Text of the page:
A week’s worth of street photographs and interviews from the pro-democracy protests in Hong Kong—that most civil of civil disobedience movements.
Highlights from a reading of 200-plus letters to the editor, from newspapers in all 50 states, to determine what Crazy America thinks about raising—or lowering—the minimum wage.
The Civil Rights Act, which marks its 50th anniversary this year, changed the shape of American society. The story of how it finally passed is just as remarkable.
Large-scale, hand-drilled portraits—where pixels are drilled from enormous blown-up photographs—of people killed in Mexico’s drug wars.
Dreams of a Matalin-Carville romance tempt a young Washington journalist covering the death of a dictator to cross party lines in pursuit of love.
Photographs from a new book of American public libraries—some famous, some neglected, some both—plus an essay by former Poet Laureate Charles Simic.
The truth behind Washington’s Birthday, President’s Day, Presidents’ Day, or whatever the hell you want to call it, as briefly explained by puppets.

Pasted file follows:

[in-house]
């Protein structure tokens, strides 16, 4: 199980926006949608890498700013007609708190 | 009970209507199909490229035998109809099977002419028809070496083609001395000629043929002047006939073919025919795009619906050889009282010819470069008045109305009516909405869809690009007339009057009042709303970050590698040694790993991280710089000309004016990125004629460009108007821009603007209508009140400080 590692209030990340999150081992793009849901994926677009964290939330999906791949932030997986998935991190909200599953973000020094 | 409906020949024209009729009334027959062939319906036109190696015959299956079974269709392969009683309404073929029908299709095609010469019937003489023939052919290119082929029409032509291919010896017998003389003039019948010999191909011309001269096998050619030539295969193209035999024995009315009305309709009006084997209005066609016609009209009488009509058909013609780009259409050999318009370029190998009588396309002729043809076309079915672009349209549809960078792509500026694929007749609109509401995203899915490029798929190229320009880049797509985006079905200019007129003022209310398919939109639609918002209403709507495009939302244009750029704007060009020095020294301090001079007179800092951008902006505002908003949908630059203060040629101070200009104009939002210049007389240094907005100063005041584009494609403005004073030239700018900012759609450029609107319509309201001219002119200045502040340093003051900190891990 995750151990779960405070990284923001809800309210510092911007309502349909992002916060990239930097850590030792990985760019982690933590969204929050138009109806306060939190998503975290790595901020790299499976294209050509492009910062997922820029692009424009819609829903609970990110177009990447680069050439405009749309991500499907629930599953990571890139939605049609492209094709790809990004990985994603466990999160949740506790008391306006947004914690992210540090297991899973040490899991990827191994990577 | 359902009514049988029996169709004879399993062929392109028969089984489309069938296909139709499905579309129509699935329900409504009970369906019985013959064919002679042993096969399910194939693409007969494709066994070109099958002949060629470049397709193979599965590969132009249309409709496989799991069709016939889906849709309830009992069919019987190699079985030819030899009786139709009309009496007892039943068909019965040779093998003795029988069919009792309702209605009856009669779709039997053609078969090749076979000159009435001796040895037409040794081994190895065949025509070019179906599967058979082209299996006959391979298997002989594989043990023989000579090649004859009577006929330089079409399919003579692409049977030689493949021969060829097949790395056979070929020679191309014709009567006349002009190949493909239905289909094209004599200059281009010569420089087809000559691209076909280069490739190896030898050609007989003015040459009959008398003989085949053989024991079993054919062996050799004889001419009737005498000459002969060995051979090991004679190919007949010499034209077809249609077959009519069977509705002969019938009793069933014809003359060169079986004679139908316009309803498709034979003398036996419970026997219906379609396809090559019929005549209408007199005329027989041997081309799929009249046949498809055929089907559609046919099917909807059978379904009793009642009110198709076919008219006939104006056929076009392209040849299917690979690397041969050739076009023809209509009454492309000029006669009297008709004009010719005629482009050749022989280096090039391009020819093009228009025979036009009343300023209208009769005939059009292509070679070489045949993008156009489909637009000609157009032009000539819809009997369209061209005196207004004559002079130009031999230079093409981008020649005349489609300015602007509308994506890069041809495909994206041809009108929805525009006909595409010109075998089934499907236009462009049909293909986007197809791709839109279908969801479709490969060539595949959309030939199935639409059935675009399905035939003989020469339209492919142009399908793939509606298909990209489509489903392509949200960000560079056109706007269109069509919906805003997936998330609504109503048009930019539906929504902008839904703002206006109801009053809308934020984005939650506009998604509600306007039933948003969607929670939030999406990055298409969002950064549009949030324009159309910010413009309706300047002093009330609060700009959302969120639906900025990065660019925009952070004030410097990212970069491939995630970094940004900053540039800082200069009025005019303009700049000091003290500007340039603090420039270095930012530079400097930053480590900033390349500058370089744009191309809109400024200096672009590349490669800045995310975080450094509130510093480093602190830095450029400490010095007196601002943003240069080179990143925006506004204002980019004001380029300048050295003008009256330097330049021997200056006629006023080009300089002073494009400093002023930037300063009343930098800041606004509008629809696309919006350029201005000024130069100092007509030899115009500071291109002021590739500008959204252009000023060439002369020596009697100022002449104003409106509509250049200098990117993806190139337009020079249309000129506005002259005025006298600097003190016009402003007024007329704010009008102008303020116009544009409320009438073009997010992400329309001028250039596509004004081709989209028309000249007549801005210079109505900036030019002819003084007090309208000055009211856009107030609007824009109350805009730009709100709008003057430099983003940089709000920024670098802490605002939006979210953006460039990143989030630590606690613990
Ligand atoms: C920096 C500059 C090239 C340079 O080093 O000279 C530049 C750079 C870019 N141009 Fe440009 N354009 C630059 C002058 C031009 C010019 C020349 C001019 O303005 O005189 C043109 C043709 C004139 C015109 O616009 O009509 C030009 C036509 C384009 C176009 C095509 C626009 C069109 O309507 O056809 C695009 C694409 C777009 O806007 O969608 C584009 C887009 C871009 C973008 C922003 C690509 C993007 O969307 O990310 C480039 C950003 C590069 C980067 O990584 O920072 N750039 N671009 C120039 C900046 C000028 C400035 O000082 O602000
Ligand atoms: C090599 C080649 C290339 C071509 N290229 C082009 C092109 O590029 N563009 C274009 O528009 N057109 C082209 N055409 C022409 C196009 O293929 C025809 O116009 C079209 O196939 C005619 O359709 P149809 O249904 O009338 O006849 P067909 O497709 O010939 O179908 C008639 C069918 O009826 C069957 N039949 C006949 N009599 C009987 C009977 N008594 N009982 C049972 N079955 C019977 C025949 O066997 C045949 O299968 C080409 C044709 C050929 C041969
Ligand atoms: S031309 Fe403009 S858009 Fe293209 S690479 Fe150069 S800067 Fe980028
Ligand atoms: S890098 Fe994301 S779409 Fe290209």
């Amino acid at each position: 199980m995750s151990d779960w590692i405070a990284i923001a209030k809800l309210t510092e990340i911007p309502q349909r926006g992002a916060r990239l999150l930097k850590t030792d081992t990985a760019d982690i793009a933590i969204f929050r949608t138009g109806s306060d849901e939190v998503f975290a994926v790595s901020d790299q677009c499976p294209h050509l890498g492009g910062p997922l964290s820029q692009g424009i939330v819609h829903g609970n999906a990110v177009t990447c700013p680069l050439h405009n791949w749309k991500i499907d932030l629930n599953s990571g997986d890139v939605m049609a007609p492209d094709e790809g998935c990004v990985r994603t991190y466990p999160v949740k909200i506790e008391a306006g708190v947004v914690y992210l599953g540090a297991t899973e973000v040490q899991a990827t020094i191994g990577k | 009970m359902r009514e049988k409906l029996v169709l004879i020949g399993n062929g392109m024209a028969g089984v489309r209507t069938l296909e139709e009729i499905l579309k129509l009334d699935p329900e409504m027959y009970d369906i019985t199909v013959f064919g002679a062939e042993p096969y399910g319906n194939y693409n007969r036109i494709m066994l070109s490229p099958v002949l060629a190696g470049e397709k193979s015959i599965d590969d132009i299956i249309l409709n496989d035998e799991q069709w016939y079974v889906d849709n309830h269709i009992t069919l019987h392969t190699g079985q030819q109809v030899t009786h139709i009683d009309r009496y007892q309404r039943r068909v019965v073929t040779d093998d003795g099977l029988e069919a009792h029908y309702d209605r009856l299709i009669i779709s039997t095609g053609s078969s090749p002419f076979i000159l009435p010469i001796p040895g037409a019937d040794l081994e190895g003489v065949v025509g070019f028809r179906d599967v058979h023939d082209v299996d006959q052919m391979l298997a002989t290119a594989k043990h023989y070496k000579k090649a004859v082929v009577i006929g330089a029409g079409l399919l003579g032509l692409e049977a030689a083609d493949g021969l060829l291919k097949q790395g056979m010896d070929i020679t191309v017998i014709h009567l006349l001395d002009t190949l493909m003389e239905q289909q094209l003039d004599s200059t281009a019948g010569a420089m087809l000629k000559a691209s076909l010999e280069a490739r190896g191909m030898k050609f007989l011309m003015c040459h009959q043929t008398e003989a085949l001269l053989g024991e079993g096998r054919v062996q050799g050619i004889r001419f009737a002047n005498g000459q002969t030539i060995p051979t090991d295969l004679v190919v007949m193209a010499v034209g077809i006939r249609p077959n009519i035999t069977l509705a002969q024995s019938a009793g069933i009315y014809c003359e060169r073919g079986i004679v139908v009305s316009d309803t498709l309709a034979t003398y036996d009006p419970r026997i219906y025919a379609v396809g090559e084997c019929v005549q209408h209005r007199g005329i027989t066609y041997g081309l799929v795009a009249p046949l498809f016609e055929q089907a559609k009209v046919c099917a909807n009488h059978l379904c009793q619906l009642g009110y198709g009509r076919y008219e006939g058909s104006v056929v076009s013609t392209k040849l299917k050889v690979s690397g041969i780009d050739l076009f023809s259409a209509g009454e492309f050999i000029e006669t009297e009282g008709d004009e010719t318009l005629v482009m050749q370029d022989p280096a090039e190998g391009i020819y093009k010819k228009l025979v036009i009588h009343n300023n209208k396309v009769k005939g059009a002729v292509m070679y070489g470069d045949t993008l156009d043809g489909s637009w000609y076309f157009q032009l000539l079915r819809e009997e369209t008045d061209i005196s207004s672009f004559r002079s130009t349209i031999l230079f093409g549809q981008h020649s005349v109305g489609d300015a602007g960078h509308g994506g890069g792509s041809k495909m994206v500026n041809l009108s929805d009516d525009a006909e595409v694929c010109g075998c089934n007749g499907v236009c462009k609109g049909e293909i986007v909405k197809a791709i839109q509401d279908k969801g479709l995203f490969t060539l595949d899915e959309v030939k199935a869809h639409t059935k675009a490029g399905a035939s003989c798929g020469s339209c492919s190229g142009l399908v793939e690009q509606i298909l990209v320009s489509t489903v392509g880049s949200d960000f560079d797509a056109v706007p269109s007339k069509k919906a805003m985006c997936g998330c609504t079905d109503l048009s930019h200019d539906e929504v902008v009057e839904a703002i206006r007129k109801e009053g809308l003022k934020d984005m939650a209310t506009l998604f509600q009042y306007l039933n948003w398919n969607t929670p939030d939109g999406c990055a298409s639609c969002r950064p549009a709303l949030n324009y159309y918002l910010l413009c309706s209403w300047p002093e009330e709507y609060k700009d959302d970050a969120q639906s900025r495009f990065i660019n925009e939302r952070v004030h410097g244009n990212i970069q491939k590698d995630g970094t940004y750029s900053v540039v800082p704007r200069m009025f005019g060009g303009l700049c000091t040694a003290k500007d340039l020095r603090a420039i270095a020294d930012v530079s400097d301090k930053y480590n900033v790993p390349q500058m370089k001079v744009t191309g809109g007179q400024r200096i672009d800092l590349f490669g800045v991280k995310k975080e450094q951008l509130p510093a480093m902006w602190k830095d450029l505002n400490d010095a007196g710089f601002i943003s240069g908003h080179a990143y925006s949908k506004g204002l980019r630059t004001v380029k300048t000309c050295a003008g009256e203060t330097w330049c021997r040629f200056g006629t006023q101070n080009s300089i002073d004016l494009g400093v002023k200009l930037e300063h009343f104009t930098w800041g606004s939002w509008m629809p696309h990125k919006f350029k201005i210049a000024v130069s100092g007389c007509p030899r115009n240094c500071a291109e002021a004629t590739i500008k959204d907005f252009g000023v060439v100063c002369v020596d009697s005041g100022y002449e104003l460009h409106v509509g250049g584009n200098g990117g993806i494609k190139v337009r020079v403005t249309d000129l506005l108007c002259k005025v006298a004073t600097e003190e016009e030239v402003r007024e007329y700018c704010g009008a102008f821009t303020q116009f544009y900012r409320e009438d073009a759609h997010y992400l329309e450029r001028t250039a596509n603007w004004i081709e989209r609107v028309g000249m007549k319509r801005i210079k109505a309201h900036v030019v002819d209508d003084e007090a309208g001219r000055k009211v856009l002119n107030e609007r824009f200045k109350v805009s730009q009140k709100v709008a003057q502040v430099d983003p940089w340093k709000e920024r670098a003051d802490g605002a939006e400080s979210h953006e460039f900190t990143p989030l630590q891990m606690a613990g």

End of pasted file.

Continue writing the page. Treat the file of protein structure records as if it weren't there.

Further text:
At the dawn of 2014, we anticipate what will happen in our new year. This is what will happen.
We gathered writers and thinkers to consider everything that happened over the past 12 months and asked them: What were the most important events of 2013—and what were the least?
A sharp rise recently in the price of onions in India is about a lot more than just sandwiches. When onions are up, even governments are at risk.
Fifty years after Dallas, an illustrated guide to every person, plot, and nefarious organization ever accused of killing JFK.
Lincoln’s speech at Gettysburg was short: only three minutes long, following a moving, two-hour performance by famed orator Edward Everett. It also was nearly meaningless.